A truck loading a propane tank
What propane marketers need to know about the safe transportation of tanks in open trucks & trailers

Propane is used all over the world for a wide range of purposes. While used as a staple in people’s everyday lives, propane is a hazardous substance that needs to be respected and handled properly. Transporting and handling propane tanks requires adhering to established guidelines and rules to maximize safety.

The rules and regulations for transporting propane differ depending on which type of vehicle is being used. If transporting propane cylinders in enclosed vehicles, certain rules apply. Here, we will look at transporting propane tanks in open trailers or trucks.

Loading the Tank

Prior to loading a tank on a vehicle, the container must be inspected. Defects in the tank to look for include leaks, dents, weld defects, corroded areas or other conditions making the container unsafe. After completing a thorough inspection of the tank, a record of the inspection should be signed and dated by the person who performed the inspection.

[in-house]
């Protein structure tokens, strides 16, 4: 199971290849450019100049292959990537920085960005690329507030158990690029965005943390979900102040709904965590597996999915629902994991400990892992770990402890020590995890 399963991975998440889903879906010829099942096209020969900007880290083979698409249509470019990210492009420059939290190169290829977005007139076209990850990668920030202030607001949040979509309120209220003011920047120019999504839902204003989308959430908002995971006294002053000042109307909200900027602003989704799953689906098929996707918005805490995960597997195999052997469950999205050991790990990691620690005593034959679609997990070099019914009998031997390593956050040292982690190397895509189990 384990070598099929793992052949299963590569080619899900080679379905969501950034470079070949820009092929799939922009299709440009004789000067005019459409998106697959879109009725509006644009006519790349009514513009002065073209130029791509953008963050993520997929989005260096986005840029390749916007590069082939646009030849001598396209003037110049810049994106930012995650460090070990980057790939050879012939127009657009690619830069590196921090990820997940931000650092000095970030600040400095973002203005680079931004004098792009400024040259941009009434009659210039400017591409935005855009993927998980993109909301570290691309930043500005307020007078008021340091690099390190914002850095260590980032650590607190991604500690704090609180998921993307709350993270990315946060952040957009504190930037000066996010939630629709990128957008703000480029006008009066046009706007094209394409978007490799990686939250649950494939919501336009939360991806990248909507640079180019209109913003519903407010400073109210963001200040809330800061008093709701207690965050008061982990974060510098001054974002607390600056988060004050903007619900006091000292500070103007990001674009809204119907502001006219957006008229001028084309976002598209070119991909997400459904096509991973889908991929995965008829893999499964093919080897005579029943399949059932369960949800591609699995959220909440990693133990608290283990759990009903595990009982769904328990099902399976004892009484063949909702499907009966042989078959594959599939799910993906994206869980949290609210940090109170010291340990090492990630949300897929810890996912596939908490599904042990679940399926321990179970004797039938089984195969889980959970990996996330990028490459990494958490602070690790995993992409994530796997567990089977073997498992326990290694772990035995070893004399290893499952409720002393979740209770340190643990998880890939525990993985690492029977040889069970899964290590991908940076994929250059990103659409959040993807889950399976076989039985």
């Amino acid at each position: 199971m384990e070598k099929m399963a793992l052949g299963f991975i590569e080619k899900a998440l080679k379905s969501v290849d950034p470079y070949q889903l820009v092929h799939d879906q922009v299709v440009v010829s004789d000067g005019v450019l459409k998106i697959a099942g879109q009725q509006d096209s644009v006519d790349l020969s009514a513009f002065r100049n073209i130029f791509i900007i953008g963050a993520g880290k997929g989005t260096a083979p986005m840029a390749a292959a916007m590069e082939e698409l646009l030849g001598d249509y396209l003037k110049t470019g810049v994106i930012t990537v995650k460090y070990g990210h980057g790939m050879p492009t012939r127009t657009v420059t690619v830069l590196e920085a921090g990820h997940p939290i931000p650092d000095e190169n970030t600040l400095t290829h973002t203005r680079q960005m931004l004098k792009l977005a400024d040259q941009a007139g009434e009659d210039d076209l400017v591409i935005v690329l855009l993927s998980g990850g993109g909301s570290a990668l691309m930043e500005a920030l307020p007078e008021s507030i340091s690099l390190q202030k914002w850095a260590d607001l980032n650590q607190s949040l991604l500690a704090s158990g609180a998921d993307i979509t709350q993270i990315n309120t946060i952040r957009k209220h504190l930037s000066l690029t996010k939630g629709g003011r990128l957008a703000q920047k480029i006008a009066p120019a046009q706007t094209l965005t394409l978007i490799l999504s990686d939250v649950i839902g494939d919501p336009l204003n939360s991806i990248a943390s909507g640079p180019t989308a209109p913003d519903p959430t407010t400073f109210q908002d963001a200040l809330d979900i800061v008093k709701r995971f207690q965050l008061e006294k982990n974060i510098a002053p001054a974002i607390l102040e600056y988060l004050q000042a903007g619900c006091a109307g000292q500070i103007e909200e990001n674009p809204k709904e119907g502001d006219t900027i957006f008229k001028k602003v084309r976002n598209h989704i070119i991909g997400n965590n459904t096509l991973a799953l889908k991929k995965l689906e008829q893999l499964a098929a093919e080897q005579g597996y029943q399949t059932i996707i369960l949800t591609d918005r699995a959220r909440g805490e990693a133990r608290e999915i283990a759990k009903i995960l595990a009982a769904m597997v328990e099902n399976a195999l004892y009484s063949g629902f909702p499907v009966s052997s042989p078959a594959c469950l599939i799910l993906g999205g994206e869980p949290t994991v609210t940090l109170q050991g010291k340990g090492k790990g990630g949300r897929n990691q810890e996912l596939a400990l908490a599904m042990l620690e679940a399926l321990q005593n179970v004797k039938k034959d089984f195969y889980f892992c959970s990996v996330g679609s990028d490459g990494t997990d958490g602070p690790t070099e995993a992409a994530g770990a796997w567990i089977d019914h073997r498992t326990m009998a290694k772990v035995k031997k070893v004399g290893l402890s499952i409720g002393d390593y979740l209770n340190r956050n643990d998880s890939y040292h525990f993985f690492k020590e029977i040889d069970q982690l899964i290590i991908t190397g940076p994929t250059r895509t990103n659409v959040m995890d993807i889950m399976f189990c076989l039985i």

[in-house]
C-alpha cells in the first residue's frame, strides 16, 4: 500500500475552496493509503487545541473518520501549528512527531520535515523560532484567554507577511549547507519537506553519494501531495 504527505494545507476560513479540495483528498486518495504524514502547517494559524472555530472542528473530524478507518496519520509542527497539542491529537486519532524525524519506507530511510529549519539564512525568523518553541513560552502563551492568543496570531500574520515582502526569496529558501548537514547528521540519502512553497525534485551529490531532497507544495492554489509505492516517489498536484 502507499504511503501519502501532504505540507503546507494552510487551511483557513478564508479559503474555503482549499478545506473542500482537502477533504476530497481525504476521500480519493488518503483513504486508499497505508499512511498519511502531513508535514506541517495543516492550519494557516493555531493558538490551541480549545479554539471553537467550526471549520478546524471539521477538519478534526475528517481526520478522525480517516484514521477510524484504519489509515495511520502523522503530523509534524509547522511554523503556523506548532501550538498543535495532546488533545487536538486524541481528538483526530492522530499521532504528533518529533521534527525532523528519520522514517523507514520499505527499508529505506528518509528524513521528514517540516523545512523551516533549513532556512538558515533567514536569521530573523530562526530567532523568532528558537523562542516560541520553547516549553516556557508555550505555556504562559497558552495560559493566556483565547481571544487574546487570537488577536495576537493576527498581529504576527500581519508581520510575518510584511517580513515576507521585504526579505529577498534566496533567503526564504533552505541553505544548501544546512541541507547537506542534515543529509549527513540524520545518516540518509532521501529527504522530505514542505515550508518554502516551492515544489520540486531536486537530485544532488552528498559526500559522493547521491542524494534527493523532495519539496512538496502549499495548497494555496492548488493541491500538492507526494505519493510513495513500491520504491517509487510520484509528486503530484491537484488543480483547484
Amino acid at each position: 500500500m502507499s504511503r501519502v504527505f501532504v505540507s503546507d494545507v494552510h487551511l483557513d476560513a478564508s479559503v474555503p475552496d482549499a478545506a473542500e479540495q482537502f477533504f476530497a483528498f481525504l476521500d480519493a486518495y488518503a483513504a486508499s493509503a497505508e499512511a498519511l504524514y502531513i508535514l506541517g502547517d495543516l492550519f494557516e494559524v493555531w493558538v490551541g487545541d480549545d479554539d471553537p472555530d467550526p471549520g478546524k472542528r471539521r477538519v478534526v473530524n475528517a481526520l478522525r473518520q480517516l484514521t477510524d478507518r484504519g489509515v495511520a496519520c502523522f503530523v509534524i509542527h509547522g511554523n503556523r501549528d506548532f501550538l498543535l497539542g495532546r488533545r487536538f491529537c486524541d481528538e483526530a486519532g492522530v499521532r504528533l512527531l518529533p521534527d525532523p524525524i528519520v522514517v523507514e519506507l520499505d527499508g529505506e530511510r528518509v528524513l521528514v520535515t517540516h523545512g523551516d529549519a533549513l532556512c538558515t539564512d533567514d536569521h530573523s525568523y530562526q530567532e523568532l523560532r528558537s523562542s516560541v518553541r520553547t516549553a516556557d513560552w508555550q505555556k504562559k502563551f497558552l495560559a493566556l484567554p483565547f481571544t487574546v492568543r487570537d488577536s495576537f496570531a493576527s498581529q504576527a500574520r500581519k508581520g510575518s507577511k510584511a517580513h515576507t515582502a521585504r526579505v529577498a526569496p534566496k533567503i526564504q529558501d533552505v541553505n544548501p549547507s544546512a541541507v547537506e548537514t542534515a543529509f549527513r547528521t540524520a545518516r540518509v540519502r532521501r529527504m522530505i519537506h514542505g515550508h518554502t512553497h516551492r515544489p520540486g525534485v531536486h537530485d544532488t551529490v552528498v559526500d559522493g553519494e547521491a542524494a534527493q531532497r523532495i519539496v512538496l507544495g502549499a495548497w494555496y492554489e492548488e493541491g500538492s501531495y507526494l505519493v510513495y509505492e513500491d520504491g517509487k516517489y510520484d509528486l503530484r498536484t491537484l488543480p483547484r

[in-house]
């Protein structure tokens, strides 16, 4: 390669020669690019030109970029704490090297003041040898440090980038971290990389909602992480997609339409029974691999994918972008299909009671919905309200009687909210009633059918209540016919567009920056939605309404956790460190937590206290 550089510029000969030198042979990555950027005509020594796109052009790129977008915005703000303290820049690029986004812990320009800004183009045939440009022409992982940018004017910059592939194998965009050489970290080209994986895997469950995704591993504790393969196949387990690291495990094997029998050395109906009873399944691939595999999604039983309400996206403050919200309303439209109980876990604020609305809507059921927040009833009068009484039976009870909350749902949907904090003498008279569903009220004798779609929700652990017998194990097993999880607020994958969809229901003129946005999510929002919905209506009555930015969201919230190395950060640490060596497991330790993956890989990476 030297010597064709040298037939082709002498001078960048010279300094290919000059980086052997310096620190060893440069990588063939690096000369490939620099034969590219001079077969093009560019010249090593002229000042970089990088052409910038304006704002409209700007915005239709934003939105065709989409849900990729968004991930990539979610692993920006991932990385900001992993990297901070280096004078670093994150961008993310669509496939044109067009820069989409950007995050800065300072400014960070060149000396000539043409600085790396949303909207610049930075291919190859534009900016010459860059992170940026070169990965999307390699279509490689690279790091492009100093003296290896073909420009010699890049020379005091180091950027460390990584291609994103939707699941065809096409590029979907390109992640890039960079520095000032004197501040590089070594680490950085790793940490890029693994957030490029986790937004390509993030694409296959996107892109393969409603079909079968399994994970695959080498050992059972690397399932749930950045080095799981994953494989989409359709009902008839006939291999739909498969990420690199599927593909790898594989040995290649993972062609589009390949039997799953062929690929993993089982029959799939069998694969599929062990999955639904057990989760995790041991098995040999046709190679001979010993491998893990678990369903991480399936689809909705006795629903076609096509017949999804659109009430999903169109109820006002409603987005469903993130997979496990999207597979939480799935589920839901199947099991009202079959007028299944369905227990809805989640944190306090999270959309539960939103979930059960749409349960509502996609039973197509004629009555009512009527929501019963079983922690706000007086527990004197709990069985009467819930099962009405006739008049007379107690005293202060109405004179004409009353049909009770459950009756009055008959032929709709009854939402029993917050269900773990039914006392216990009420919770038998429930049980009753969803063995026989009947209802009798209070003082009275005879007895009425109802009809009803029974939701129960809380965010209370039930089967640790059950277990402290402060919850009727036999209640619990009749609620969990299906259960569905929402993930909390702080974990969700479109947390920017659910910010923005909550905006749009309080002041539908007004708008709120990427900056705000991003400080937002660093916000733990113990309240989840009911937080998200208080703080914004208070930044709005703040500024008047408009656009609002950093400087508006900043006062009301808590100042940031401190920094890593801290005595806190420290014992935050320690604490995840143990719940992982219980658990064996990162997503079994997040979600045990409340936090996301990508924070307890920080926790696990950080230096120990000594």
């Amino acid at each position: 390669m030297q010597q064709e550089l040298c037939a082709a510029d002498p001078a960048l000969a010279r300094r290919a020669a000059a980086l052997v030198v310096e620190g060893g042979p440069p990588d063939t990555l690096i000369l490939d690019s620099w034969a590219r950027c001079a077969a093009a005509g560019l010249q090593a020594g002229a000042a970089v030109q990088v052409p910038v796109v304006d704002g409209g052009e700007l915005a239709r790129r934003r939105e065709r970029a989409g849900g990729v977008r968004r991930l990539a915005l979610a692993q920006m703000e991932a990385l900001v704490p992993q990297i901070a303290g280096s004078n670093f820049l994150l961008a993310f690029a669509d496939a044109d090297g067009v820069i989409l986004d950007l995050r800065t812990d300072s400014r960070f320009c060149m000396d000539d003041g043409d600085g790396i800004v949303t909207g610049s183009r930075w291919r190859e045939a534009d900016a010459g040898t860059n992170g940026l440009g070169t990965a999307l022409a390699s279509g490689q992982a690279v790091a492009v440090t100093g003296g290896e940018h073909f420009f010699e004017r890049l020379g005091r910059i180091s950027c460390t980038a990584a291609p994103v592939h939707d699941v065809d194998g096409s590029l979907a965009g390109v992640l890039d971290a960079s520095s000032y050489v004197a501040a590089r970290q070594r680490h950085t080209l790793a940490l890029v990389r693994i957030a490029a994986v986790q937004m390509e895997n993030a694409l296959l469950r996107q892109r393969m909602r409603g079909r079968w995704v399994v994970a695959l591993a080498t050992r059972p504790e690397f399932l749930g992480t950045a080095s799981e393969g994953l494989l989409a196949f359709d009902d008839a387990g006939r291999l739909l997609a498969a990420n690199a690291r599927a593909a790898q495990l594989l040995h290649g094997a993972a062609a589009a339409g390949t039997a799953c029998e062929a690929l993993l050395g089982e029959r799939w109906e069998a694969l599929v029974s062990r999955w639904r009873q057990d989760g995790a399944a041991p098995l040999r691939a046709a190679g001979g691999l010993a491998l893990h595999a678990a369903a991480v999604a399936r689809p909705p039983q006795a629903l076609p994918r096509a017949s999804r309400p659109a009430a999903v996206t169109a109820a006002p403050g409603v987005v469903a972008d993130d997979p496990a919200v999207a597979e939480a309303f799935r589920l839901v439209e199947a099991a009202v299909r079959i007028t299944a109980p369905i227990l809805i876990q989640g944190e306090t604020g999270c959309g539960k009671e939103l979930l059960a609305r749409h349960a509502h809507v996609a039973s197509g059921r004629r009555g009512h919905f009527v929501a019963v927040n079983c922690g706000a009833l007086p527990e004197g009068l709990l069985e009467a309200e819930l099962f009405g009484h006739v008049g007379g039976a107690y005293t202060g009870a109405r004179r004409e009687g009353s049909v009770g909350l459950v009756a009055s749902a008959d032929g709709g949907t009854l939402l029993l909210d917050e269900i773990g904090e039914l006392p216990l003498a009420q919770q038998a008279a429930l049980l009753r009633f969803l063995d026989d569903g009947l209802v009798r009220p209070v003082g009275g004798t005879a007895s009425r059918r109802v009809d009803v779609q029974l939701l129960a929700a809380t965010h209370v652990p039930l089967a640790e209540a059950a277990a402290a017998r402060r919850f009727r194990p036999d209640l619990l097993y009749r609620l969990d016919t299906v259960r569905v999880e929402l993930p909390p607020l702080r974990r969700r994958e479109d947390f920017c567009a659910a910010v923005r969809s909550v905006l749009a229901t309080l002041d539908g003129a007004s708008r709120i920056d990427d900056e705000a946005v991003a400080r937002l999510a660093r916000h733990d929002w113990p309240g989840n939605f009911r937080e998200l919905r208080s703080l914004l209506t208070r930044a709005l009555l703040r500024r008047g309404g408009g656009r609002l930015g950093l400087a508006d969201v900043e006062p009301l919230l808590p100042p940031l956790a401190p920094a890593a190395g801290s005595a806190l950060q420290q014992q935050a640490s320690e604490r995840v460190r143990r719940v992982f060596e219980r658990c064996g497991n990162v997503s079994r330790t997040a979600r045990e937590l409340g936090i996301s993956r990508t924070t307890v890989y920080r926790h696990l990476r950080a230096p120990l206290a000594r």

When lifting the tank with a crane or propane tank trailer, it should be secured properly by slings or straps. Be sure the straps are suitable to the weight of the tank and are not frayed or otherwise compromised. Always use the lifting points on a tank, as they are designed to withstand the load and stress. If a tank has more than 5% fill, underbelly straps must be used instead of the lugs, and the strap has to go all the way around the tank.

Make sure the load is evenly distributed during the lift and avoid putting any pressure on valves or fittings on the tank. Lastly, always monitor the tank throughout the lift, watching to make sure it is balanced and secure.

A table of combined tank weight and propane weight
Figure 1

When transporting a tank or using a crane to lift it, it is important to understand the weight of the load. Check your equipment and make sure that it is suitable for the weight. This will prevent accidents and damage to equipment. Figure 1 is a chart that compiles the weights of different tank sizes plus the amount of propane they contain to give an overall weight. Use this chart as a helpful guide when transporting tanks.